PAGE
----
Name: Tutor: Course: Date: Chorus Reactions in Oedipus Play In the context of classical literature, Oedipus play features as one of the most popular and successful domestic tragedies ever written. This Greek tragedy succeeds in communicating the intended message to its target audience through utilization of various literary techniques…
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Character development through the first part of the play allows the writer to introduce desired qualities and attributed related to the role played by that character later. In this case, it makes it easier to develop and maintain a given theme within the major sections of the tragedy. Oedipus Rex Play comprise of categorized characters each assuming an inherent role in depicting an actual ancient Greek society. In this context, one character in the play is Chorus, also commonly referred to as Choragus in plural. Within the play, Chorus refers to a group of elders representing the voice of society in general. In the event of response and reactions, Chorus addresses the theatre as an individual. However, the voice of that individual incorporates responses of all the other elders making up that team. Chorus acts as the judge or a third party reflecting on developments taking place within the play (Ley 12). The group questions the moral and philosophical inclination of other characters in the play. In addition, the group advice kings and other leaders in authority during decision making process. Chorus possesses theatrical freedom since their role as a group can operate both within and outside the plot’s boundaries. ...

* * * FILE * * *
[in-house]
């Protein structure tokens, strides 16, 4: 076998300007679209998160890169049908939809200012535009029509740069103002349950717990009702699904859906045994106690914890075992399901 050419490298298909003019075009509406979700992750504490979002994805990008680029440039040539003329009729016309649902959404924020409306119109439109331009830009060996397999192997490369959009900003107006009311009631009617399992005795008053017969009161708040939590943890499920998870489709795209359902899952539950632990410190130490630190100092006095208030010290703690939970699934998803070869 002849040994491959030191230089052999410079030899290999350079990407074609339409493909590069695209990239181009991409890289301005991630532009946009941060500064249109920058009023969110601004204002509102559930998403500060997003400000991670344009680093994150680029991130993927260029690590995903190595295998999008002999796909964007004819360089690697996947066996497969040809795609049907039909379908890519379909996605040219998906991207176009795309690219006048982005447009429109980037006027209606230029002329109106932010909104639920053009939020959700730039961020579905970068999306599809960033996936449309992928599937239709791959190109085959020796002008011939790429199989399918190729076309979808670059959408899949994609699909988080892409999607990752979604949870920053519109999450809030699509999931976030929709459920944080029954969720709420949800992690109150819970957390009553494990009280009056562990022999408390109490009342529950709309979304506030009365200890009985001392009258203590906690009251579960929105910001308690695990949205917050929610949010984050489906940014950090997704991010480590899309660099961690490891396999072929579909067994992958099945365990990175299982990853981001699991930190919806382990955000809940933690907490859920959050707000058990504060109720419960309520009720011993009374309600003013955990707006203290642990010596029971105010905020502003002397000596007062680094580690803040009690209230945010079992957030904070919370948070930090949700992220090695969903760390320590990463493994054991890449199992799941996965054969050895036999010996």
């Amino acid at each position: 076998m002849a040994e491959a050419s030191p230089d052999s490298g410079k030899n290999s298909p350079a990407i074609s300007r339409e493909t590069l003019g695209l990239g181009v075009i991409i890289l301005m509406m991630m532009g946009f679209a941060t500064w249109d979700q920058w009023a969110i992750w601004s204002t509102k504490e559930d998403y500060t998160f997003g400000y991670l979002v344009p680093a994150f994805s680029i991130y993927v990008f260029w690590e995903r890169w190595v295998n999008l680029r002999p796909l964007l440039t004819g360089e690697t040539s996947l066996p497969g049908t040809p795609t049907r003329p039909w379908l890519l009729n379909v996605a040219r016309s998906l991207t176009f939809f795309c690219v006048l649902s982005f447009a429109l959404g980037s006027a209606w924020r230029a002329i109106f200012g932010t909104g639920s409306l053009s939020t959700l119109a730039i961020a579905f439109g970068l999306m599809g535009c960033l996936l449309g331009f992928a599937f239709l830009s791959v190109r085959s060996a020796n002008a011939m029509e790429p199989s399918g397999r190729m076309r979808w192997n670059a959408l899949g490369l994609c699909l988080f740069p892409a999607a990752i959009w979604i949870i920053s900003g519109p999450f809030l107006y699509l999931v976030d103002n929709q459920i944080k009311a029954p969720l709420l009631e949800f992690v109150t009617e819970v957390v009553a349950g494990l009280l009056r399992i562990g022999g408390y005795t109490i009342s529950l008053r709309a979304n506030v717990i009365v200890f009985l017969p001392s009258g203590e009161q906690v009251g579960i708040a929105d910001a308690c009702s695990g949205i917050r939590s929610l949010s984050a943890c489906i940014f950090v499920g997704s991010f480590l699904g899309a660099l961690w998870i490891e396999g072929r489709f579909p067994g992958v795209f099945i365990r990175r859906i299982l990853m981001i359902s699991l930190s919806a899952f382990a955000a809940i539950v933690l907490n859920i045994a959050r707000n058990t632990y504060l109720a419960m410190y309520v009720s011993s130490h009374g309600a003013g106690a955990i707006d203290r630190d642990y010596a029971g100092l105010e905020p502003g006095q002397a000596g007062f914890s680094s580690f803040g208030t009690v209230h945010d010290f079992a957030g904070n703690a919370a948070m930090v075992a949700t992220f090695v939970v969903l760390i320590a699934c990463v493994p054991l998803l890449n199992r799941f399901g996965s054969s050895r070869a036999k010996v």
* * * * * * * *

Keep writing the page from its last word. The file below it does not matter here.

As stated earlier, Sophocles develops distinct character traits at the beginning of the play. The tragedy adopts and maintains these developed characters in creating defined and sustainable themes throughout the plot development. With respect to Chorus, the group reacts to plot subjects in an almost consistent manner. As representatives of the larger society, Chorus inclines their objective responses to desires of peace and stability within the subject society. Chorus vehemently disapproves actions of Antigone’s brother in their struggle for leadership positions. Within the first section of the play, Chorus reactions support Antigone’s actions and decisions. Creon, who was the King as this part of the play, gave a decree preventing any member of the kingdom from staging a burial ceremony for Polynices. According to the king, Polynices proved their disloyalty and betrayed the empire; hence does not deserve respect even at burial (Sophocles 201). At this section, Chorus reacts to Creon’s decree by insinuating that the new king plans to abuse power. The group of elders emphasize on the importance of respecting the law of the land and those of gods by leaders. At the beginning, Chorus praises Creon and the Greek people at large on the manner in which man can achieve desired goals through concerted efforts. The group illustrates man’s ability by describing the manner in which Greek men tamed horses, snared birds and cross vast seas during winter (Sophocles 36). However, the tone of their ode changes towards the end of this first part. Chorus reacts by insinuating that man can misuse power in a manner likely to compromise law of gods and that of the
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